I have to give myself credit for allowing myself to have a little bit of hope of having a relationship, even though that hope only lasted for a short time and even though I’m back in the hopeless place again. And, I’m not even sure I’m totally back in the hopeless place . . . I can’t say I have hope, but I also can’t say I have none. Does that make sense?

Edward: (Nodding his head) Yes, it does!

Me: I’m giving myself credit for not allowing the stuff with Jared to push me back into total hopelessness.

Edward: Where are you at now with the hopelessness?

Me: I’m not willing to consider the possibility of dating right now . . . it doesn’t feel possible right now. But, it might be possible for me to have hope sometime in the future . . .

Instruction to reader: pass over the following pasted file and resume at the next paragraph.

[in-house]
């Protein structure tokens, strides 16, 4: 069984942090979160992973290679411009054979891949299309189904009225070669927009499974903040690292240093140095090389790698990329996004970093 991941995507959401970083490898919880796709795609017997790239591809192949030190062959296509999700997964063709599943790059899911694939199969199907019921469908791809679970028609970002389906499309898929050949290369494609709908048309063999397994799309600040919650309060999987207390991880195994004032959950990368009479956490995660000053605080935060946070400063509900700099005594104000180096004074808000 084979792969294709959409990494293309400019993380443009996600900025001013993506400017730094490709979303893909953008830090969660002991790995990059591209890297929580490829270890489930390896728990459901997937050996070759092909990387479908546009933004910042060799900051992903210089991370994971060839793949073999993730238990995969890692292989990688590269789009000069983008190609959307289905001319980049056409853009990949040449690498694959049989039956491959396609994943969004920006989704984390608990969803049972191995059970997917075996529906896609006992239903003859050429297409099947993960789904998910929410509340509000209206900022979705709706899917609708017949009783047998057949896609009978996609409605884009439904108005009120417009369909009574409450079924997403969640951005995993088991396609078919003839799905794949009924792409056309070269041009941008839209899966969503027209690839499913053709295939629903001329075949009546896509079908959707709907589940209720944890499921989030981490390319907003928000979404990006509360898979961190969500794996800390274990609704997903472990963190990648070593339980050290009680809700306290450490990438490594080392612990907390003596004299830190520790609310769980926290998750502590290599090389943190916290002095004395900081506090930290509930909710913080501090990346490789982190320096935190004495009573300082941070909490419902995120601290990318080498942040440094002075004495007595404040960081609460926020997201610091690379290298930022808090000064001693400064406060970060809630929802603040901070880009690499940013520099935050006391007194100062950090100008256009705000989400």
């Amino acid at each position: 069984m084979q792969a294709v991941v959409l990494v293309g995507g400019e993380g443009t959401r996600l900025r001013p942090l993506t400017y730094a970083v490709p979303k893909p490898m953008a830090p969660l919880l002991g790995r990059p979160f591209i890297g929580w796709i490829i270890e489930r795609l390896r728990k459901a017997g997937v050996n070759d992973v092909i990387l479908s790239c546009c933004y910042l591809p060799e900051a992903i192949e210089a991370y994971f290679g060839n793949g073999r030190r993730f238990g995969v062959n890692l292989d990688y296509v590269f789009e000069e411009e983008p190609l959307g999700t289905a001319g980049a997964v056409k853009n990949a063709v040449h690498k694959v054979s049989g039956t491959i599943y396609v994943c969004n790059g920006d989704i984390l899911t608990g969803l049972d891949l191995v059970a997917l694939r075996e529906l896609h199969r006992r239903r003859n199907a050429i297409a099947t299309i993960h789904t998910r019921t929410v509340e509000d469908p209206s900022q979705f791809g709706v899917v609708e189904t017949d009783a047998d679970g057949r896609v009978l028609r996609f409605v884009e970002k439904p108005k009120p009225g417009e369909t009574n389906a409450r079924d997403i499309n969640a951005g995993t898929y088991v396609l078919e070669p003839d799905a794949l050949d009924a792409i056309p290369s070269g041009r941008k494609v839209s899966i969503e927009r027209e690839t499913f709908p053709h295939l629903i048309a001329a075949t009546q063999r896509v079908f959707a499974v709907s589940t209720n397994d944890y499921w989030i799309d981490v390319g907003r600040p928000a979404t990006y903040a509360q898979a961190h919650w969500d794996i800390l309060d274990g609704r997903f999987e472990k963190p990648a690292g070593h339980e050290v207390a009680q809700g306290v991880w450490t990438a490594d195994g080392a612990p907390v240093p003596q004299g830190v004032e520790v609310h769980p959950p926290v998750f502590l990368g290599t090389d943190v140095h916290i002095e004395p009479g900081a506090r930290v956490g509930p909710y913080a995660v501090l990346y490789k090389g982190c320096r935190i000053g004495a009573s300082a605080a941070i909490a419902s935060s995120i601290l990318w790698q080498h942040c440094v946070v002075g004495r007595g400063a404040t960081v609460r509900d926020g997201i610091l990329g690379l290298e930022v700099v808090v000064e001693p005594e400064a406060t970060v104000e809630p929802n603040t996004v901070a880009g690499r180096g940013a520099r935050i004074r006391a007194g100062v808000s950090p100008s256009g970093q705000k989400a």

Edward: Fair enough! That is a reasonable position!

[Continued in the next post . . . ]

Quotes 676


  1. I love it that you were actively acknowledging a positive shift in your process, and giving yourself the much-deserved credit for that change. Being able to do that really helps with the “stuck” feeling of therapy.

    • Thank you, David! I’m getting better with identifying bullshit! LOL

  2. That internalizing bit really struck me! How often do we internalize things and blame ourselves for issues that are not our own? Thank you for sharing this with us, it was a real eye-opener.

    • Thank you, Veva! It is easy to do! I’m getting better at separating my stuff from other people’s stuff . . .

      Thanks for stopping by!